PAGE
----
A series of badges created by artist Tuesday Bassen have pretty much been ‘ripped off’ by fashion giant, ZARA. The artist took to Instagram with a comparison image to vent her frustration, and the similarities are very clear.
This artist’s designs and illustration style are very distinct, which makes it clear to see exactly why she took to social media to explain that the designs are hers. In her Instagram post, she also tagged three other artists that also came forward to show that they have also been plagiarised by Zara all in the same year.
It is no secret that fashion retailers look at their consumer attitudes and style to help them source inspiration for new collections, but they are often the only winners in this situation. When fashion giants do this, they don’t refer to it as a collaboration, they don’t pay, and they rarely credit for anything they source. When retail brands are evidently caught out for ‘copying’, the ethical action to take would be to remove items from the collection, and chose not to sell them at all. Or at least apologise…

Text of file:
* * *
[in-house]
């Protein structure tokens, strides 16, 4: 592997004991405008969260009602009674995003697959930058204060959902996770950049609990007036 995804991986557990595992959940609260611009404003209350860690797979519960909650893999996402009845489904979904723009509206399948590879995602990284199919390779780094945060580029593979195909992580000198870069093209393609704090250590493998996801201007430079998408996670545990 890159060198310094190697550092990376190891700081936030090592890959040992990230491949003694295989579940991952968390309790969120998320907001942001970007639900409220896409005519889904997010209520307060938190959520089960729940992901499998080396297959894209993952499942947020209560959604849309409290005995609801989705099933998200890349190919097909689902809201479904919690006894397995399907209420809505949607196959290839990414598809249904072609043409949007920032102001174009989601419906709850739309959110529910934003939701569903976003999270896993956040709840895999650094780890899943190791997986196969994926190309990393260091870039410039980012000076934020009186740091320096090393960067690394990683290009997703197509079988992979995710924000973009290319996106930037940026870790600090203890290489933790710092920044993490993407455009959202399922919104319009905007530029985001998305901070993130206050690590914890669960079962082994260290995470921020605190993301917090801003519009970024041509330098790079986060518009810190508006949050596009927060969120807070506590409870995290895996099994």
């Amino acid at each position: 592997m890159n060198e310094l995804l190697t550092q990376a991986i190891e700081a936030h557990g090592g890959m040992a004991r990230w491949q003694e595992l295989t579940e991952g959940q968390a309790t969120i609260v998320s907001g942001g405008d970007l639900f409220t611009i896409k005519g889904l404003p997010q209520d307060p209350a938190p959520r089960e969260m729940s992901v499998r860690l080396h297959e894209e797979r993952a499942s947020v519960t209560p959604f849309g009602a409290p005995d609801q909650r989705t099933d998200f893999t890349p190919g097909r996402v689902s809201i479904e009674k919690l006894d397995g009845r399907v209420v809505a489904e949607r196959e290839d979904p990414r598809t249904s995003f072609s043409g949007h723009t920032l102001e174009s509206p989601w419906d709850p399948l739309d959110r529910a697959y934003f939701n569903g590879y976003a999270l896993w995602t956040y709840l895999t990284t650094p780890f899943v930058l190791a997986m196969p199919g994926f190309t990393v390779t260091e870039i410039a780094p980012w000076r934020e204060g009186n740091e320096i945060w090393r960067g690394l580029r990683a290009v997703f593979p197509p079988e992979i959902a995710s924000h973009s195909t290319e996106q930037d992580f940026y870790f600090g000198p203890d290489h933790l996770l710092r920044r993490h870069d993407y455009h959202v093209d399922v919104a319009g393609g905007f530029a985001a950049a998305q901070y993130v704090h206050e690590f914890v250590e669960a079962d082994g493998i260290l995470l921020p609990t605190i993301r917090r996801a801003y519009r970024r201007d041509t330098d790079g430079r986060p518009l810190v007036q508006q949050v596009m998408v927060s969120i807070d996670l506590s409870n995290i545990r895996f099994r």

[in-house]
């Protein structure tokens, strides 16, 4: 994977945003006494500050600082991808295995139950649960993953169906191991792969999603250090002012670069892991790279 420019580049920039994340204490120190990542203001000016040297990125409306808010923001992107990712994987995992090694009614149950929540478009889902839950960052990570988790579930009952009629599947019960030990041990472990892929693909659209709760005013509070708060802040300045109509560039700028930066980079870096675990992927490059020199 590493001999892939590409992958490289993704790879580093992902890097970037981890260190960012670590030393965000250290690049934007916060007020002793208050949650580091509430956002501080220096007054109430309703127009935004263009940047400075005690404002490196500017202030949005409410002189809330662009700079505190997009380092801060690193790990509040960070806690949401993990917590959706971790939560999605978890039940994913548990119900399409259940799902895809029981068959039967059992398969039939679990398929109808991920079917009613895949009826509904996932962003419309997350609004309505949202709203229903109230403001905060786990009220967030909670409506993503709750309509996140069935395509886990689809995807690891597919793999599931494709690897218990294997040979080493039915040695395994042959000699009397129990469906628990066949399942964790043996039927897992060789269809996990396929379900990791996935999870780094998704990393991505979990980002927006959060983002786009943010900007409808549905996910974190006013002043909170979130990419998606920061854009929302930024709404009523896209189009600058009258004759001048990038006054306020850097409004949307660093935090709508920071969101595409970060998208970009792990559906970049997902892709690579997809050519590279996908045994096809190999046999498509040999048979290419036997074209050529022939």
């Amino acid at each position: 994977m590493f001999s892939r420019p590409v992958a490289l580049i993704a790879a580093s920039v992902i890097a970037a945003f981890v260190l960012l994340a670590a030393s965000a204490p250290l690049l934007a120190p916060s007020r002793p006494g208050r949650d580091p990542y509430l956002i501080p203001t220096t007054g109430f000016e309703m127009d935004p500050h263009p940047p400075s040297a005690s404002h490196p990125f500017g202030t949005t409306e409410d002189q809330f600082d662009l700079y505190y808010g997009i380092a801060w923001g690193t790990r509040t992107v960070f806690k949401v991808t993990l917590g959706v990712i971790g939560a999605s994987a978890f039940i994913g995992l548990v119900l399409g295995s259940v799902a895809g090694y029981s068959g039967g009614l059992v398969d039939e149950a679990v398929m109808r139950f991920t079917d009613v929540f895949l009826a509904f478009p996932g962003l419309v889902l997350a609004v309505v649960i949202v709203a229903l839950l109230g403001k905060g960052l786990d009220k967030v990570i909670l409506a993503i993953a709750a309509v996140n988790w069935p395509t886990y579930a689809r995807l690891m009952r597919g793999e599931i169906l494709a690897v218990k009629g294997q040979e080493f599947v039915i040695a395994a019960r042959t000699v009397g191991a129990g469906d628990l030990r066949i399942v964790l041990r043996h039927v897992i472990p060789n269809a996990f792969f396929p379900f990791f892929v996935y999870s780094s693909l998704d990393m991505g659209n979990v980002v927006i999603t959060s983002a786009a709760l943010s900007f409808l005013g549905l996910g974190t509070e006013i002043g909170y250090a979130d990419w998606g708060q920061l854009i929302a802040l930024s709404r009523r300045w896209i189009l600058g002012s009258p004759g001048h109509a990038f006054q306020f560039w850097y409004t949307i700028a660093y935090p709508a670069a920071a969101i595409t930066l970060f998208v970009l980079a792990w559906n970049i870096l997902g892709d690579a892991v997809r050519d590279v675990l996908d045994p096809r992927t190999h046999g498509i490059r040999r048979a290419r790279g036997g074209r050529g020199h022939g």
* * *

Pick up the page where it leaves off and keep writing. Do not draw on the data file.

This wasn’t Zara’s attitude to the uproar, Bassen was unlucky, she told Dazed Mag that Zara indirectly implied that she has no base to stand on, as she is a young artist with 90k followers on Instagram, and they are much larger than her with 90 million customers. They also hinted that ‘only a hand full of people’ would realise that the designs were hers.
Forever 21 has been reported to get themselves into this kind of thing, and has a very long history of lawsuits – roughly 30 in 2016. Most of these cases were built on allegations very much the same as Zara’s, for stealing the work of other designers with no agreement, credit or payment.
It is common knowledge that designers look to Instagram and Pinterest to seek inspiration from others, often crediting them in appreciation. But it is also recognised that when sourcing inspiration, they are sure not to infringe on each other’s work. The ethical reasoning being; its illegal, and the moral reason, that an artist has probably spent years trying to perfect an original and unique design.
Even though taking formal legal action, it is going to leave her pockets running low, Bassen wants to do it for the artists who may not have the funds to stand up for themselves and their work.
All this makes us question, if independent artists can try their hardest not to steal the work of others, why is it difficult for one of the world’s largest fashion retailers?
Here is a link to shop on the ORIGINAL artists site: Tuesday Bassen, Pins and Patches.